The Tea-and-Coconut Rule
Photo: Andrew Eagle
My friends in the village in the south were determined to get a fixed time, but that village is so far that they had no hope of achieving it. I knew the trouble it would cause, the multiple courses, the chickens to be slaughtered, the expense. They meant more to me than that, surely: better to arrive unexpectedly and limit the damage to three or four light items.
The avalanche of invitations came in later years, on the short visits from Australia to Hatiya. It was then I'd flick through the mental obligation list and after a few moments propose lunch after one week, the first free meal-slot. Selim caused the avalanche; he is responsible, for by attrition he conquered the long-established tea-and-coconut rule.
The villagers were shy at first, but shy is the wrong word. More precisely it was a blend of the shame-burden of poverty and a preconception about westerners. Situ had it too, originally, and the first time I went to Hatiya in 1998, he booked me into a guest house, and I'd thought it odd that he'd not taken me to his place; but I didn't question it. Whatever reasons there were he knew.
It'd taken him a couple of days to find courage, although none was required, and finally he said we should go to his home and meet the family. He was nervous. He thought that as a soon-to-be-graduate from Sydney I'd underestimate him based on his home. He was wrong.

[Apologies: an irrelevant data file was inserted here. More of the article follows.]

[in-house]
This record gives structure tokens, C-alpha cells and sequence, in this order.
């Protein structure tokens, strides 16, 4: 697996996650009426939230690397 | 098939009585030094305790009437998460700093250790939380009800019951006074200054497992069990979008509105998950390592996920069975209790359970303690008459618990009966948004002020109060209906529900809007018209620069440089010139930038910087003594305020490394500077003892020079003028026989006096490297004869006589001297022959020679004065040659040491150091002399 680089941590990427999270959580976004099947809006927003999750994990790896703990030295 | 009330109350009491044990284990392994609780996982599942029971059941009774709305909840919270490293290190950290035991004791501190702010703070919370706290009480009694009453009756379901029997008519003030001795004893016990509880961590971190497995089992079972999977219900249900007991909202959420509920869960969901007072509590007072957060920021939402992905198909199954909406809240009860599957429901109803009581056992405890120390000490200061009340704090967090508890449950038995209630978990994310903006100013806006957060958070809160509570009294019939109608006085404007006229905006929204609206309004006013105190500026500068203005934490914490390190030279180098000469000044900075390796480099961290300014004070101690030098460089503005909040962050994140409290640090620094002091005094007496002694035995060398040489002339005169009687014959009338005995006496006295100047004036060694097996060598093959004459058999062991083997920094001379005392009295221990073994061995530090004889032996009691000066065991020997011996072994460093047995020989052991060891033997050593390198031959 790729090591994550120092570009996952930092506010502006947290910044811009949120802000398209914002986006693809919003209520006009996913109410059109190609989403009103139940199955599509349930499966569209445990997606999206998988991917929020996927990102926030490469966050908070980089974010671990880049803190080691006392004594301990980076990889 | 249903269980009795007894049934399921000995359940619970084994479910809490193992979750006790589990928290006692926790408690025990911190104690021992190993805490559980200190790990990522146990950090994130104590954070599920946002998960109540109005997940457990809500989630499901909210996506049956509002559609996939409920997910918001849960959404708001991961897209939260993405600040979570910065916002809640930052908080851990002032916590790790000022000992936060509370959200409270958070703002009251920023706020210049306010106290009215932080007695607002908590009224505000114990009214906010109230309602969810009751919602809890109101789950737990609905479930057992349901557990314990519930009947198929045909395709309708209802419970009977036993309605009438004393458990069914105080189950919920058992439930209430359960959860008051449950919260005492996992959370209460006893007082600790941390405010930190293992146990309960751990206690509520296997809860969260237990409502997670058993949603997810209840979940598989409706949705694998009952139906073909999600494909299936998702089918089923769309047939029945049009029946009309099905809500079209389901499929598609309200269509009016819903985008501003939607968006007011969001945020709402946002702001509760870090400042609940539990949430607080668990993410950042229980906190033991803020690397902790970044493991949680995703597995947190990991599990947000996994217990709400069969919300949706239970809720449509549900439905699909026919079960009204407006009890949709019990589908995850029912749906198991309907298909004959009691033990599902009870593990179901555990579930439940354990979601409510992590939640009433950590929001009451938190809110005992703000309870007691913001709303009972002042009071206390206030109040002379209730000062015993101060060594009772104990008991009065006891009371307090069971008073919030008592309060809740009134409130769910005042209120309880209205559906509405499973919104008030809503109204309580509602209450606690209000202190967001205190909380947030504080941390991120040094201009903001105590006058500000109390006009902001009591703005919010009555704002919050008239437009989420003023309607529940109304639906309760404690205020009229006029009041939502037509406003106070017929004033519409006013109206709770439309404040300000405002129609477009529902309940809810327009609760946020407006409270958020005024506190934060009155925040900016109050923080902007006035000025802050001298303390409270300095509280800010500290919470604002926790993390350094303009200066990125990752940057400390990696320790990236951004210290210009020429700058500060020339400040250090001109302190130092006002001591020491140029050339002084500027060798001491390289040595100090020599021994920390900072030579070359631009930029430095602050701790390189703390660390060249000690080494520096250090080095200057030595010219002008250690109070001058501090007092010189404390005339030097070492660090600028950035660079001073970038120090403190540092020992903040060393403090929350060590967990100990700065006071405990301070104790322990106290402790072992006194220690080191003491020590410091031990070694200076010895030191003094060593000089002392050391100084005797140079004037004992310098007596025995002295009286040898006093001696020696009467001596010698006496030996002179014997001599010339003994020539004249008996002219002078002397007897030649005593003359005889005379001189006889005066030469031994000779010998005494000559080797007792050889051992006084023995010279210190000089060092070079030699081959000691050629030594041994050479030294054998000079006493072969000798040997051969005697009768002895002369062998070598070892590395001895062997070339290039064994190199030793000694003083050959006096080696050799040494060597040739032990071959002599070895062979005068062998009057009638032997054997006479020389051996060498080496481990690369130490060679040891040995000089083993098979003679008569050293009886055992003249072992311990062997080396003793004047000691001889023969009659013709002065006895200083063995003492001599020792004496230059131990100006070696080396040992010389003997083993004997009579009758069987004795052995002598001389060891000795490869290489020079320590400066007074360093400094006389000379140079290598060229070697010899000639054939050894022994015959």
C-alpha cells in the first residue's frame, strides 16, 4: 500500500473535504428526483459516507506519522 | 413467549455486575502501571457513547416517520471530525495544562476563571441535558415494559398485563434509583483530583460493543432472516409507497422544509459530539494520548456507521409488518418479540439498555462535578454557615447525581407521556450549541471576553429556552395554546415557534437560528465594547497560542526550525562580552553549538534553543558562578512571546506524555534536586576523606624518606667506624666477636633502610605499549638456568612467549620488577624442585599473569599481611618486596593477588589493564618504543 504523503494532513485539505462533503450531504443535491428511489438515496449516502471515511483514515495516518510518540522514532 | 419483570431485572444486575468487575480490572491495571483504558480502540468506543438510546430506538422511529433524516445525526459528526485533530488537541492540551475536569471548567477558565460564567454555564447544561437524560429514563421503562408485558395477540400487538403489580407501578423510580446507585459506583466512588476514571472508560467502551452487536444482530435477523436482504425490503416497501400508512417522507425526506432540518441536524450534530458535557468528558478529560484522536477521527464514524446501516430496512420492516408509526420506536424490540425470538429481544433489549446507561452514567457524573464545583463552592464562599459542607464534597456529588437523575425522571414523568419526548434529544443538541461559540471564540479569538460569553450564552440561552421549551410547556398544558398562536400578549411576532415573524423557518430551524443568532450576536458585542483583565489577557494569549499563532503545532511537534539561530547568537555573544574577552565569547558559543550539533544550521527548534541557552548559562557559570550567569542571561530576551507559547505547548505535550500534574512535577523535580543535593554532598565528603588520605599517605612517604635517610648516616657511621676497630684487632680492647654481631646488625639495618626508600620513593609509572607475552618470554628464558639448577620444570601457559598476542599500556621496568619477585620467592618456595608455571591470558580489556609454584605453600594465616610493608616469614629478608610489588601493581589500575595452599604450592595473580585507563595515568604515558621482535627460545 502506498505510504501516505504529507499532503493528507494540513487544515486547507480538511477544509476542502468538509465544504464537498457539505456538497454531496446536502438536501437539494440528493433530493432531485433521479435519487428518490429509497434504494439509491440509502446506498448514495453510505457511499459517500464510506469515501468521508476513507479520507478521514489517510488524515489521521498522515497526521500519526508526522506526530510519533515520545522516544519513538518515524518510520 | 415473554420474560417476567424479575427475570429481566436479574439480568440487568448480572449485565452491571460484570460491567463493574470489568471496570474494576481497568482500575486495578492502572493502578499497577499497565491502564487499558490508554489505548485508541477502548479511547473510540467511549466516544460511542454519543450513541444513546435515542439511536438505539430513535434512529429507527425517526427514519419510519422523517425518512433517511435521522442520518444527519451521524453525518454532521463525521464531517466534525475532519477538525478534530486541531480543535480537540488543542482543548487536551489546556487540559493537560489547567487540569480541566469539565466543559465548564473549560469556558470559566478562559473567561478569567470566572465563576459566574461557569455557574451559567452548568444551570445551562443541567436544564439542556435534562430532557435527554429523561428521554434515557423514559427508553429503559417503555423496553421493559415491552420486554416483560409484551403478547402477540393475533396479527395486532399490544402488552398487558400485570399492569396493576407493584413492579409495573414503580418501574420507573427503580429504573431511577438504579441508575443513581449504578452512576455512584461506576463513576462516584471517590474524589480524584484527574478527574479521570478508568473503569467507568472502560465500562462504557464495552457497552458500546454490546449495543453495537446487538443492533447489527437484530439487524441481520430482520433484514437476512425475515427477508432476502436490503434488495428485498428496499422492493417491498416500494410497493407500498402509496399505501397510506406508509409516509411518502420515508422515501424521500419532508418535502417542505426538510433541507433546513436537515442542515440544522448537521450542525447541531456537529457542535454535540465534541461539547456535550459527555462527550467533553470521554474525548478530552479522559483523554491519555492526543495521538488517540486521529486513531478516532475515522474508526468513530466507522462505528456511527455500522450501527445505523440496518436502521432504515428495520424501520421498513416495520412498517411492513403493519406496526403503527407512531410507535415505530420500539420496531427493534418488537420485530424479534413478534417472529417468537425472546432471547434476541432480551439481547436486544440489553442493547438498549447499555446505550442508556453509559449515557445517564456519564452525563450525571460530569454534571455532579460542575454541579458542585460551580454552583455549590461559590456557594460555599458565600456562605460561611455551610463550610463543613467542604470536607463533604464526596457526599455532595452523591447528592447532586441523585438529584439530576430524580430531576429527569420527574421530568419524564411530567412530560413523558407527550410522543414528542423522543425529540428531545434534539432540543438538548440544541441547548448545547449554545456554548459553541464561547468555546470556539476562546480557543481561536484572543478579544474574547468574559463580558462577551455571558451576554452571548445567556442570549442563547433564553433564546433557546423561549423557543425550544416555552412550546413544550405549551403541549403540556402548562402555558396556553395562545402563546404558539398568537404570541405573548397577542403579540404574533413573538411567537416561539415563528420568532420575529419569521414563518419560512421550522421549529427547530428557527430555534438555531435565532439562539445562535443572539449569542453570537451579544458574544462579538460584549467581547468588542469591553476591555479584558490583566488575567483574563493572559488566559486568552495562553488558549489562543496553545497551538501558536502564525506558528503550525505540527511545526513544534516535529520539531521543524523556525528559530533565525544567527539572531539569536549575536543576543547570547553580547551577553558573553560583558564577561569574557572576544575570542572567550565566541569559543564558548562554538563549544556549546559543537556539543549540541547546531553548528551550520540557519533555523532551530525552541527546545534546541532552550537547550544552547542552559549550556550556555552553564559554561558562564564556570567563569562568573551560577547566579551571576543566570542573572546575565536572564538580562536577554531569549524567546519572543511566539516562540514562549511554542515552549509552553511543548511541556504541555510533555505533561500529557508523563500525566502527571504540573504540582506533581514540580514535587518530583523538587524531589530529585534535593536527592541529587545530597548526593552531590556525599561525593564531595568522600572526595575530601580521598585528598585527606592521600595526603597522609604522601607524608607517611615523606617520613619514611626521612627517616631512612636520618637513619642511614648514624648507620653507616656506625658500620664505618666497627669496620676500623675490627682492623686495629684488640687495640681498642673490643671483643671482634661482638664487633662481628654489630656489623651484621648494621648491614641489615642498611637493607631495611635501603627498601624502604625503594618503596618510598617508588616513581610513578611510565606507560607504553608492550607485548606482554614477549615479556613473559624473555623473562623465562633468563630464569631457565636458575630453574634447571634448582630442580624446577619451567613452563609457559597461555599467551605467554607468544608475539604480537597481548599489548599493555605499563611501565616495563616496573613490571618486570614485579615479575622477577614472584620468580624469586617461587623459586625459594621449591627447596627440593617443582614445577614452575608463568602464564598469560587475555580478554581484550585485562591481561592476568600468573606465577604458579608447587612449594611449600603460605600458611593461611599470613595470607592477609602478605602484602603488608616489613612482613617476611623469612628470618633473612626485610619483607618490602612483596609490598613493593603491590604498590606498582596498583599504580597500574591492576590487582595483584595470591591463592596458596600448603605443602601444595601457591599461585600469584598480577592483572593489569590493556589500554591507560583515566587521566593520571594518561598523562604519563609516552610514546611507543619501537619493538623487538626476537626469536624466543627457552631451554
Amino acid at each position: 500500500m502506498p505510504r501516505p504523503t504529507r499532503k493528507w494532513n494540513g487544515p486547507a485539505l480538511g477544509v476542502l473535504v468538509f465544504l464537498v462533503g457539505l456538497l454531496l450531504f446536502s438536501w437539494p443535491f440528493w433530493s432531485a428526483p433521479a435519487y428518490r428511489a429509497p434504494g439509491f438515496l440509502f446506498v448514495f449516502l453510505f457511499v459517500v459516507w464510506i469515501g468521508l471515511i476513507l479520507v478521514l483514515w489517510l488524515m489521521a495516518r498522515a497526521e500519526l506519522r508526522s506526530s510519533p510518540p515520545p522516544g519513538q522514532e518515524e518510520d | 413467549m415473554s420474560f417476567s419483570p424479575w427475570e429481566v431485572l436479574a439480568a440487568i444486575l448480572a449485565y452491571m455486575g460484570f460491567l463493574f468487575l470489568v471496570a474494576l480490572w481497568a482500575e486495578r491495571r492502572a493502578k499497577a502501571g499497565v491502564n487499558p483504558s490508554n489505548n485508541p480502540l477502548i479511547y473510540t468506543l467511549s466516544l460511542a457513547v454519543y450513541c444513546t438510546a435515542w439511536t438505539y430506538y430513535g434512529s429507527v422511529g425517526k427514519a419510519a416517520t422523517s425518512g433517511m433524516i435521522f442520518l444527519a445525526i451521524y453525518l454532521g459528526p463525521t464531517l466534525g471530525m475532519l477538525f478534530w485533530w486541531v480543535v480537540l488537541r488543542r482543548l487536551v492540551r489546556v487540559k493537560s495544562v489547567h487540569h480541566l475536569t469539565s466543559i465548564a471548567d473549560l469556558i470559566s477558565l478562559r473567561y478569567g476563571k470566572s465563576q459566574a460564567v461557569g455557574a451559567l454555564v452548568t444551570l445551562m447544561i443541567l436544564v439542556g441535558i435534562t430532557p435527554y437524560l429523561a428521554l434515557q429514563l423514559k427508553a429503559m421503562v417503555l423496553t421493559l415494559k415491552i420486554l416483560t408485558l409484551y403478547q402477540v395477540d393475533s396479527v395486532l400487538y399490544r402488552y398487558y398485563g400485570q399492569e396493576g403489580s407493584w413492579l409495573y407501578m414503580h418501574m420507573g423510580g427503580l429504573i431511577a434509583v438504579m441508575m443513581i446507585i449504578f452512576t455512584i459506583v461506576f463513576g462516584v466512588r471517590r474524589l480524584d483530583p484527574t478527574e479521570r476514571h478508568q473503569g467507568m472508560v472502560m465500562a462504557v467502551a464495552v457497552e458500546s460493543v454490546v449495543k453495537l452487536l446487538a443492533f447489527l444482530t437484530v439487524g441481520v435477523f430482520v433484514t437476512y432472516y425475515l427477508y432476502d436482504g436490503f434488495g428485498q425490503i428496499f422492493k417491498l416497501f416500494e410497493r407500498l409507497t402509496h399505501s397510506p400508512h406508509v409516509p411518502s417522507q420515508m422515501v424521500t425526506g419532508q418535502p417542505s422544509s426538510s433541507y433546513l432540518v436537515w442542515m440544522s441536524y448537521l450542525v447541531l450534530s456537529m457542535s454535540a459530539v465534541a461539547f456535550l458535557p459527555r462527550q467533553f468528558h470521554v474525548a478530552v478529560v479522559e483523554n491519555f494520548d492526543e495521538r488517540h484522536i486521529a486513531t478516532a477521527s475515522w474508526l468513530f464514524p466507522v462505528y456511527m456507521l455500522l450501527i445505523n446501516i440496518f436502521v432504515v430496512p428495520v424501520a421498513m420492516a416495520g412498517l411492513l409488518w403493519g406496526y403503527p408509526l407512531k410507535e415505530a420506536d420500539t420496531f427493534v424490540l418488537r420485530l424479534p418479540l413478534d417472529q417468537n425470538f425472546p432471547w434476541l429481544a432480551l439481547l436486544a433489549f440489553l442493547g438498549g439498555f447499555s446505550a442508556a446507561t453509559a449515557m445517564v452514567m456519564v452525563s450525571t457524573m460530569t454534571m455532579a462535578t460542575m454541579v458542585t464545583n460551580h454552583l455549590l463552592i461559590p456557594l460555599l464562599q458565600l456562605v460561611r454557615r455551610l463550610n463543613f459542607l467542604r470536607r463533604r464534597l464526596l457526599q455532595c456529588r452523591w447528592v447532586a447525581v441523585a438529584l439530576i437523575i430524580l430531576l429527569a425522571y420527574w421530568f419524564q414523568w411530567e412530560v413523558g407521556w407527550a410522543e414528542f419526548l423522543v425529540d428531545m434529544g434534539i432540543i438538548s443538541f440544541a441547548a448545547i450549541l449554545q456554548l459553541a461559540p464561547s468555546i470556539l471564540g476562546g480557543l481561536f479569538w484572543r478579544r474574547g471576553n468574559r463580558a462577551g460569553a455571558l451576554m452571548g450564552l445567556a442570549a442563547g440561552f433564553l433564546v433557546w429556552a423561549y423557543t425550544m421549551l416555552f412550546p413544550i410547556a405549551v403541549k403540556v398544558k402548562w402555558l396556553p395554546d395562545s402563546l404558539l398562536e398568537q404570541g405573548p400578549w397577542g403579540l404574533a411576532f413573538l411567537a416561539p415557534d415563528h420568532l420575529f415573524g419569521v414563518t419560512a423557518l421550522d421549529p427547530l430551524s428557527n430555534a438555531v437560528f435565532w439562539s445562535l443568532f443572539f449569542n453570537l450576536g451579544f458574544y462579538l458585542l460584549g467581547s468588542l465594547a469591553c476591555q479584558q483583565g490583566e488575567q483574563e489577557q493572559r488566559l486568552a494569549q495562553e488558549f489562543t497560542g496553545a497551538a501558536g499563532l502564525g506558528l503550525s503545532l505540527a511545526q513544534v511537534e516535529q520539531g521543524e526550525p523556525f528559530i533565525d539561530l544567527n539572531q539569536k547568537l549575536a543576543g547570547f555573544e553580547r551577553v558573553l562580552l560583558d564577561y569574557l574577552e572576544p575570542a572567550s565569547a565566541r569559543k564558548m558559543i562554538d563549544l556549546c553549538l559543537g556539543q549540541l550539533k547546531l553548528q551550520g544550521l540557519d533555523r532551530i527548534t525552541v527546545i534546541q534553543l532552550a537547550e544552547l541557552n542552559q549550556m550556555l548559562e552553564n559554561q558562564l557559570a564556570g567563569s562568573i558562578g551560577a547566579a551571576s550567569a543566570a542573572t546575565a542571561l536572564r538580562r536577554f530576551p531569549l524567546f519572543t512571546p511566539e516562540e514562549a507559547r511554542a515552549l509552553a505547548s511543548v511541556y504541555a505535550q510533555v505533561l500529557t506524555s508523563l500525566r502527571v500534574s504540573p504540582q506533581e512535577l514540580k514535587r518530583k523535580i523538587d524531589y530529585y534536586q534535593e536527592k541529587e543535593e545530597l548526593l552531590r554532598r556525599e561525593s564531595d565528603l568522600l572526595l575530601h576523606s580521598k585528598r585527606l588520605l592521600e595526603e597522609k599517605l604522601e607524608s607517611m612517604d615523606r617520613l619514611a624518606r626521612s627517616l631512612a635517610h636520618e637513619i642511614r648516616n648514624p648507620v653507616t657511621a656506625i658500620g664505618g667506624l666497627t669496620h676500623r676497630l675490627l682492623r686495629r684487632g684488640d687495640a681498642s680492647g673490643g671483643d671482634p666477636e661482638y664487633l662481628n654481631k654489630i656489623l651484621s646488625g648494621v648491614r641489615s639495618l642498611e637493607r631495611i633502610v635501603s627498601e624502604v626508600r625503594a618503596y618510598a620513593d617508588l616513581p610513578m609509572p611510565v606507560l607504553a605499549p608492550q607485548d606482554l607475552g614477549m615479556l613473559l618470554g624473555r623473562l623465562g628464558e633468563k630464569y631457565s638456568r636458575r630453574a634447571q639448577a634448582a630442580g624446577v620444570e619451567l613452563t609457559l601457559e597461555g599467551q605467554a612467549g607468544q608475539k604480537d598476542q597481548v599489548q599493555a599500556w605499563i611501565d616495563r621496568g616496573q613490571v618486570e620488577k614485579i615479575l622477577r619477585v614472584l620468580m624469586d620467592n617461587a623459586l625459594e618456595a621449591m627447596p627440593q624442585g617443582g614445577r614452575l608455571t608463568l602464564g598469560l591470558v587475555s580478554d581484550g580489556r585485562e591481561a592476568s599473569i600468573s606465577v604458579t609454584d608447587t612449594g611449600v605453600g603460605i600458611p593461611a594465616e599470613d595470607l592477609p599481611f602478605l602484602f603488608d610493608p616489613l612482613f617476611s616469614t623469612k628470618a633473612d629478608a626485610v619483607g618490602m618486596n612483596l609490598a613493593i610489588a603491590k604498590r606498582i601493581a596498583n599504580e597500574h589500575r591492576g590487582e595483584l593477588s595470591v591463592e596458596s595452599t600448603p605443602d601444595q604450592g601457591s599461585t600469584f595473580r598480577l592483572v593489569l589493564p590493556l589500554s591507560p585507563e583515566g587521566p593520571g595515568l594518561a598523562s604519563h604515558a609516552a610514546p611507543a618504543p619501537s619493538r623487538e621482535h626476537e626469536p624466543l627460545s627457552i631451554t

The house has a mud floor and walls of tin. The frame is beams of misshapen wood, notched and inevitably curving slightly, those beams that speak at night with the scratching, drilling sound of beetles gnawing: they come alive. In it I found a family woven like a sitalpati or cane mat, not only to each other but to the neighbourhood and the land thereabouts, in a way Sydney families just aren't. I never imagined they'd just weave me in.
The simplicity of the structure is his father's greatness. There are not many Union Chairmen with houses like it and his father was in the post for many years. He'd done things: taken family land to make colonies for the poorest, founded a market by the sea to encourage the economies of fishermen, chased away thieves and solved other people's problems when they came as a broad ever-flowing stream to his door. He had a certain quality. He was honest.
Cautiously Situ had asked if I'd like to stay there one night, in his house, on that first Hatiyan trip.
Hatya where hospitality is a way of life. Photo: Andrew Eagle
The other villagers had been the same when I stayed in 1999, despite the curiosity and fondness for entertaining. I'd be uncomfortable and what could they give I would eat? Although food was being delivered from various houses, it took months for the first invitation. I believe it was Leku.
From my side I started early with the ban on lavishness, the one Selim would whittle away. 'Of course I'd love to come,' I'd respond, 'but only for tea and daab (green coconut) and if you serve anything else, one single item, I will leave!' Green coconuts are available at a tree-climb and everyone has tea. Strictness was required; telling twice was better.
So I'd arrive at the designated hour to be presented with tea, coconut, a packet of biscuits and perhaps some homemade cakes. Tea-and-coconut never meant exactly that; Hatiyans can't help it.
The number of invitations grew quite rapidly, not least because many of my friend's wives wanted to see what I looked like; much as they'd later want to meet Raja, my pet dog. Tea-and-coconut hospitality set in.